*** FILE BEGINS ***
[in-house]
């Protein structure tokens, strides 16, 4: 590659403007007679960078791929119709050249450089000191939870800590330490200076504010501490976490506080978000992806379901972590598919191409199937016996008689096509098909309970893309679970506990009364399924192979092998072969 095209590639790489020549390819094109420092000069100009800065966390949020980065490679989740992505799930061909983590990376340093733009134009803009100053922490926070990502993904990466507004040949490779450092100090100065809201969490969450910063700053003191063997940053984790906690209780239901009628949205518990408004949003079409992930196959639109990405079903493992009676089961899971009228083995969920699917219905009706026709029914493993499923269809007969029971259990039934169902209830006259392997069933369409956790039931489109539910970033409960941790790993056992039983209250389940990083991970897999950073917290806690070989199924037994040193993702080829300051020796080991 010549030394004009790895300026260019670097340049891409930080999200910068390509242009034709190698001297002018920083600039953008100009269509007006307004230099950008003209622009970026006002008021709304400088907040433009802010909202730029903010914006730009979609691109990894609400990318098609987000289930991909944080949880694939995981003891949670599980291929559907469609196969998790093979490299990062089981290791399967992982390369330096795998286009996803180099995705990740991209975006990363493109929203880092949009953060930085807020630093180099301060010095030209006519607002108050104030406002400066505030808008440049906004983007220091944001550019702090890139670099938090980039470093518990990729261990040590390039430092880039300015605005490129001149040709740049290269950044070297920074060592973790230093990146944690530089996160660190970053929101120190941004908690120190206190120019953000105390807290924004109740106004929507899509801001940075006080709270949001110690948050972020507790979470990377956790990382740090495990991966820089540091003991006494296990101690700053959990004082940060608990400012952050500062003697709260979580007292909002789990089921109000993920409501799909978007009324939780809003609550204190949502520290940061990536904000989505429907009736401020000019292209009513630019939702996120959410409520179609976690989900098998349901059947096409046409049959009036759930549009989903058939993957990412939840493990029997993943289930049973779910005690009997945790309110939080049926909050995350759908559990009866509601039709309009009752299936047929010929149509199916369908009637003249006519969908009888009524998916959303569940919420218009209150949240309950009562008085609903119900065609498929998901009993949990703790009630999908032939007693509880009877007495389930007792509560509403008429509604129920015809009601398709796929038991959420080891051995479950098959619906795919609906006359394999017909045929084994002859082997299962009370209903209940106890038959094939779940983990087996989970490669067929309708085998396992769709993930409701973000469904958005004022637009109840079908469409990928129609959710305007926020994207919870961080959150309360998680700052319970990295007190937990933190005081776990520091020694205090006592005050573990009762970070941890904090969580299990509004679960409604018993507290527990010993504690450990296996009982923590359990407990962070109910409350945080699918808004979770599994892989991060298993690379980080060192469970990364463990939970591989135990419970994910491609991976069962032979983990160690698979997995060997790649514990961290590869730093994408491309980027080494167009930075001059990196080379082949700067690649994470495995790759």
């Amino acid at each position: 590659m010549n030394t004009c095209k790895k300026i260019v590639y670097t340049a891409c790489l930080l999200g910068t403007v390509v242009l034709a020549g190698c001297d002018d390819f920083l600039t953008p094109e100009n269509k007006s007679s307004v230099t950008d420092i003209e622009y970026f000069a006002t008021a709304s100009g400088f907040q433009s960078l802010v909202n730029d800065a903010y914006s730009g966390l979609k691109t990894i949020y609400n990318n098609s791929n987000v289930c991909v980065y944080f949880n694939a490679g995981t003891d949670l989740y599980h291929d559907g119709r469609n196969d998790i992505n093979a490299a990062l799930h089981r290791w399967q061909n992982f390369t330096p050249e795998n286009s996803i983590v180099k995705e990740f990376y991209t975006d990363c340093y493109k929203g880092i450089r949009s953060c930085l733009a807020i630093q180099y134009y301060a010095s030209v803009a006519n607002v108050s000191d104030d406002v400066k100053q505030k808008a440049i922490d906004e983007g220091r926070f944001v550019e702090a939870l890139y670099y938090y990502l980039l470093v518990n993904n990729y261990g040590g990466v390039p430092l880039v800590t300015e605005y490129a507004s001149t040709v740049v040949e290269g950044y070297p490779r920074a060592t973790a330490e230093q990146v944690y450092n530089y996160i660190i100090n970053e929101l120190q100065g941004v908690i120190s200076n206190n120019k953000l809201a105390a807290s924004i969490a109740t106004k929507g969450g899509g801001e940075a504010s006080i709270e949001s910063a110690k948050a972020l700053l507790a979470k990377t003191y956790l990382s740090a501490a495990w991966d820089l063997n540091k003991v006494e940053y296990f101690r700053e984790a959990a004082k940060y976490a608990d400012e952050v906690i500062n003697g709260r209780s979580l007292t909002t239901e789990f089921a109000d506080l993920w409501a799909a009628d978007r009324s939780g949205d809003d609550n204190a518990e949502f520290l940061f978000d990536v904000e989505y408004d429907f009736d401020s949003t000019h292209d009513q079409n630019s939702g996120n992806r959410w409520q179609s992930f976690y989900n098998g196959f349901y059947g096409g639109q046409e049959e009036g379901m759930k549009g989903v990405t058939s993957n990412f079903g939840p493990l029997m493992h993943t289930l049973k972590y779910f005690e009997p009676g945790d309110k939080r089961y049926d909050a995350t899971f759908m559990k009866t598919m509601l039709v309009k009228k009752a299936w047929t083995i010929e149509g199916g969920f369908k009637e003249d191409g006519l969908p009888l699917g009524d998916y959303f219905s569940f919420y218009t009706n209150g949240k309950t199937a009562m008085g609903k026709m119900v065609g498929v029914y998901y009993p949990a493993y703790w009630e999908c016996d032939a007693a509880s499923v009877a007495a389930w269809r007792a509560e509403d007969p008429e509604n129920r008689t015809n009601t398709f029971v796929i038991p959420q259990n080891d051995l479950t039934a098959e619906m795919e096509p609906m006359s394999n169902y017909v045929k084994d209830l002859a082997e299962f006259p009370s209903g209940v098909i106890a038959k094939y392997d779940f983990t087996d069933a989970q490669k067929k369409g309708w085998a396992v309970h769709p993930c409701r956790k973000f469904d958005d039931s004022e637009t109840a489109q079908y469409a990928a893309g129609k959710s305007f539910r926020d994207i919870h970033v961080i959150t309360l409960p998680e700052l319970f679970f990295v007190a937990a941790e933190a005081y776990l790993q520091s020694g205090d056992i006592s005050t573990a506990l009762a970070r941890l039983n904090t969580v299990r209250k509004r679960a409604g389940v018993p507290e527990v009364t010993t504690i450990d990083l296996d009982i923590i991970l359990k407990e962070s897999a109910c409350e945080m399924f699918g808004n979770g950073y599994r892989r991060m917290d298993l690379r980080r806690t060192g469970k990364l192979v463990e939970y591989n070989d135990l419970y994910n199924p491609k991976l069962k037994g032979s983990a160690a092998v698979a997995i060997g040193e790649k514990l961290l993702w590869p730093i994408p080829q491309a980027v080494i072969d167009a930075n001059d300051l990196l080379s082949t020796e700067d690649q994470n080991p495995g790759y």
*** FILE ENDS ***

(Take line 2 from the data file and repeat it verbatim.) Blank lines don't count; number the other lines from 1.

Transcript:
């Protein structure tokens, strides 16, 4: 590659403007007679960078791929119709050249450089000191939870800590330490200076504010501490976490506080978000992806379901972590598919191409199937016996008689096509098909309970893309679970506990009364399924192979092998072969 095209590639790489020549390819094109420092000069100009800065966390949020980065490679989740992505799930061909983590990376340093733009134009803009100053922490926070990502993904990466507004040949490779450092100090100065809201969490969450910063700053003191063997940053984790906690209780239901009628949205518990408004949003079409992930196959639109990405079903493992009676089961899971009228083995969920699917219905009706026709029914493993499923269809007969029971259990039934169902209830006259392997069933369409956790039931489109539910970033409960941790790993056992039983209250389940990083991970897999950073917290806690070989199924037994040193993702080829300051020796080991 010549030394004009790895300026260019670097340049891409930080999200910068390509242009034709190698001297002018920083600039953008100009269509007006307004230099950008003209622009970026006002008021709304400088907040433009802010909202730029903010914006730009979609691109990894609400990318098609987000289930991909944080949880694939995981003891949670599980291929559907469609196969998790093979490299990062089981290791399967992982390369330096795998286009996803180099995705990740991209975006990363493109929203880092949009953060930085807020630093180099301060010095030209006519607002108050104030406002400066505030808008440049906004983007220091944001550019702090890139670099938090980039470093518990990729261990040590390039430092880039300015605005490129001149040709740049290269950044070297920074060592973790230093990146944690530089996160660190970053929101120190941004908690120190206190120019953000105390807290924004109740106004929507899509801001940075006080709270949001110690948050972020507790979470990377956790990382740090495990991966820089540091003991006494296990101690700053959990004082940060608990400012952050500062003697709260979580007292909002789990089921109000993920409501799909978007009324939780809003609550204190949502520290940061990536904000989505429907009736401020000019292209009513630019939702996120959410409520179609976690989900098998349901059947096409046409049959009036759930549009989903058939993957990412939840493990029997993943289930049973779910005690009997945790309110939080049926909050995350759908559990009866509601039709309009009752299936047929010929149509199916369908009637003249006519969908009888009524998916959303569940919420218009209150949240309950009562008085609903119900065609498929998901009993949990703790009630999908032939007693509880009877007495389930007792509560509403008429509604129920015809009601398709796929038991959420080891051995479950098959619906795919609906006359394999017909045929084994002859082997299962009370209903209940106890038959094939779940983990087996989970490669067929309708085998396992769709993930409701973000469904958005004022637009109840079908469409990928129609959710305007926020994207919870961080959150309360998680700052319970990295007190937990933190005081776990520091020694205090006592005050573990009762970070941890904090969580299990509004679960409604018993507290527990010993504690450990296996009982923590359990407990962070109910409350945080699918808004979770599994892989991060298993690379980080060192469970990364463990939970591989135990419970994910491609991976069962032979983990160690698979997995060997790649514990961290590869730093994408491309980027080494167009930075001059990196080379082949700067690649994470495995790759």